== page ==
The snow is on the way. Our local meteorologist is confident that we're in for a big winter storm. All you gardeners up in the snow belt, please don't laugh - seven inches of snow is forecast! That's a lot for a southerner.
We did the usual things that southerners do before a storm. We went to the grocery store and bought bread and milk just like we're supposed to do. My husband has the generator ready to go in case of a power outage. We're excited about snow, but if this front moves slightly, we could get an ice storm. That wouldn't be any fun at all.
I am convinced that we're in for a snowstorm because it was 60°F here today. The worst snowstorm that I can remember followed a 75° day. So, I took advantage of this warm day to do a bit of tidying up in the garden as well as sow a few cornflower seeds.
It's rather interesting to note how many perennials retain green basal foliage during the winter in zone 7 - achillea, western agastache, coreopsis, gaillardia, mums, nepeta, rose campion, shasta daisy, stachys hummelo, solidago and verbena bonariensis.
Scabiosa 'Butterfly Blue' has just started producing buds and blooms. This little perennial is evergreen here in zone 7. Unless the snow sets it back, it will bloom vigorously through the end of spring, and sporadically through fall.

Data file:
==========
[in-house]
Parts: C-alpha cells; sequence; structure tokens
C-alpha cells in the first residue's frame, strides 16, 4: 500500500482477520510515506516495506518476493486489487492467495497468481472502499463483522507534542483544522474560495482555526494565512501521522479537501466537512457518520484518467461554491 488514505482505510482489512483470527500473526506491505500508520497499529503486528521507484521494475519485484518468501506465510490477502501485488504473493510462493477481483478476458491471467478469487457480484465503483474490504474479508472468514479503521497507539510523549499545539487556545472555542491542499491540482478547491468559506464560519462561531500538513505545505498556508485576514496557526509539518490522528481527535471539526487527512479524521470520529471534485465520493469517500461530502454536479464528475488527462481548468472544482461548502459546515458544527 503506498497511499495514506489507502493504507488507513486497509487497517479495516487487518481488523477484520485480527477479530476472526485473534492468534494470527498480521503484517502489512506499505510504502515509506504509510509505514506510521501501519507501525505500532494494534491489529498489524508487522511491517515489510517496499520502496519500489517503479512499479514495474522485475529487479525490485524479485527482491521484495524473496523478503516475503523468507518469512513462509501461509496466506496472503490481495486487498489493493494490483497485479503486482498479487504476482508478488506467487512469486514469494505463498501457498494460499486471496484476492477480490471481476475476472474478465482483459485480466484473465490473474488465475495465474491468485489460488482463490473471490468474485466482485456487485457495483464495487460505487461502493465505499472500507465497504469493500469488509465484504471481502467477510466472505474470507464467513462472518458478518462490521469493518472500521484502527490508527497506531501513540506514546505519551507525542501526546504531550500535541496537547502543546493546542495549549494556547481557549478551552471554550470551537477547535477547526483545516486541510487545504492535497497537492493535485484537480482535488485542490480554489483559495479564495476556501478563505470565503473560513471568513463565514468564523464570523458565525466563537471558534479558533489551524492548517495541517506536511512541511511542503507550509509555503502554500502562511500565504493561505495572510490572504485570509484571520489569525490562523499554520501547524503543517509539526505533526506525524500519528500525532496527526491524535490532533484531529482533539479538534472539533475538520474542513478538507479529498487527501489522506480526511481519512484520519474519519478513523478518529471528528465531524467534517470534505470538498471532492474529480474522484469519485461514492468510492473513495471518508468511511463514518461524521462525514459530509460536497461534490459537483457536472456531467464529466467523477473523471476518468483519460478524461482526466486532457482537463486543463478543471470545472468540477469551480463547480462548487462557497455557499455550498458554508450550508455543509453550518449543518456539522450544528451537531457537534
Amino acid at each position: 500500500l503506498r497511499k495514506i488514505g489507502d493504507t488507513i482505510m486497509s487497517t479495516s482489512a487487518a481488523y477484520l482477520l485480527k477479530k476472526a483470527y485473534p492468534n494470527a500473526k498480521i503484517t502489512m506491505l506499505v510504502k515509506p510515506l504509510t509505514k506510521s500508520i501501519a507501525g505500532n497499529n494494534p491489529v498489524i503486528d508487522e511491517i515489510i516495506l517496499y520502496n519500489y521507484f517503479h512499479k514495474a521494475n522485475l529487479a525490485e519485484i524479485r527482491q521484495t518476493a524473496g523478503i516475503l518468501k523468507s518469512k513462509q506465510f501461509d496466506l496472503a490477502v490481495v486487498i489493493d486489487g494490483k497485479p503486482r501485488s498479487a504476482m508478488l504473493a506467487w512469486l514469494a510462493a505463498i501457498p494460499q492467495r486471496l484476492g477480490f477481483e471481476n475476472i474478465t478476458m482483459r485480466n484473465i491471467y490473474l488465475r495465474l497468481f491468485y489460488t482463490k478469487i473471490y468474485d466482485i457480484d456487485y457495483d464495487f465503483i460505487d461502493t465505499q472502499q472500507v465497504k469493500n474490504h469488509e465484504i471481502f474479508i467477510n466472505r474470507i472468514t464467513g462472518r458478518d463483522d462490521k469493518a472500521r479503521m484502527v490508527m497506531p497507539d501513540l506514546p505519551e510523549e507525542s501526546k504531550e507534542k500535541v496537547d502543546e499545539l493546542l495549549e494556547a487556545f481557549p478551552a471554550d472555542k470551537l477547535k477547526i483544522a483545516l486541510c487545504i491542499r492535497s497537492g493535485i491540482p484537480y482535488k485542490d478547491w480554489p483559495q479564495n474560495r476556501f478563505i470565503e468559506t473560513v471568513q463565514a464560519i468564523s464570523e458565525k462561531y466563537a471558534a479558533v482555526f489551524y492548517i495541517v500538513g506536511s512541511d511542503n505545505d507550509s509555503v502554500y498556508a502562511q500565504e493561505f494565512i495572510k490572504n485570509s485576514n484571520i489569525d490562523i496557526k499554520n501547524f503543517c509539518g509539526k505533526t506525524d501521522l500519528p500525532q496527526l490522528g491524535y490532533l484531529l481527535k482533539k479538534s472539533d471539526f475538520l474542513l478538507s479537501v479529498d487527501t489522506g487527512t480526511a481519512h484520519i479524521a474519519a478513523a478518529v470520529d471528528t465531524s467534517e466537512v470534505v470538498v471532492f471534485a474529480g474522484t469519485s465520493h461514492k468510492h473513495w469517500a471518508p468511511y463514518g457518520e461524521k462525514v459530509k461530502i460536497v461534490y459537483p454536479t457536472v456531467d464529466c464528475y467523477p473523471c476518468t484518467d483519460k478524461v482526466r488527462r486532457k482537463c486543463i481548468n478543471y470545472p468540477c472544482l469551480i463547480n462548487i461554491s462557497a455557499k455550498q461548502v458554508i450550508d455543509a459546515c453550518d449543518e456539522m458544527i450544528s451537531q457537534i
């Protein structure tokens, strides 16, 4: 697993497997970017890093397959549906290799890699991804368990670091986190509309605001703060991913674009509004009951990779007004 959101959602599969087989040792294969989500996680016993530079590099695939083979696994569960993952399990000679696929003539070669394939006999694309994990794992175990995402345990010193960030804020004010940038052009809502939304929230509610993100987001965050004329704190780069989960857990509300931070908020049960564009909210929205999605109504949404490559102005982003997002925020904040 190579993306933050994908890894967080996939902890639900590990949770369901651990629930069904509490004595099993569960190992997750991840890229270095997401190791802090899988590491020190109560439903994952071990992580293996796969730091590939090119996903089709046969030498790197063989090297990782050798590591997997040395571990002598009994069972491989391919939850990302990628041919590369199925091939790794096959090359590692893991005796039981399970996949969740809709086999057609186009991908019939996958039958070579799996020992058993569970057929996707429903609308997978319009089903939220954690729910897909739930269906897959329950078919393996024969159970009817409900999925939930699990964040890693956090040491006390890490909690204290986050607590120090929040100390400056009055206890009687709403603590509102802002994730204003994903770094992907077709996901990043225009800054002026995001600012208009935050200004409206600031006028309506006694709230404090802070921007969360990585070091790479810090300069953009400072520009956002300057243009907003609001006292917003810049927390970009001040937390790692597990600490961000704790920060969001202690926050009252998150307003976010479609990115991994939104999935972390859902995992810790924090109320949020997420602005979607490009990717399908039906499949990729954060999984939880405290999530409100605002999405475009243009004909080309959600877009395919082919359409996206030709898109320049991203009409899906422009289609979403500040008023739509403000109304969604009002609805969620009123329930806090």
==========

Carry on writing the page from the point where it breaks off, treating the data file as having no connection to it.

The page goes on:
Rated for zones 4-8, scabiosa (pincushion flower) is a good, carefree, short edging plant. The plant in the photo is the oldest perennial in my garden. It is growing along my stream inside the cottage garden fence. I added several more along a path, only to find out that the bunnies will eat what they can reach. I will relocate the new plants to the same area by the stream, away from little bunny noses.
While scabiosa is not deer or rabbit resistant, it is a cheerful little perennial and a fantastic butterfly magnet!
If the snow comes, it will cover all the signs of spring. I will just have to sit inside and browse the big stack of flower and seed catalogs that arrived in the mail recently!
|Scabiosa blooms in winter|
Words and photos by Freda Cameron, Defining Your Home, Garden and Travel.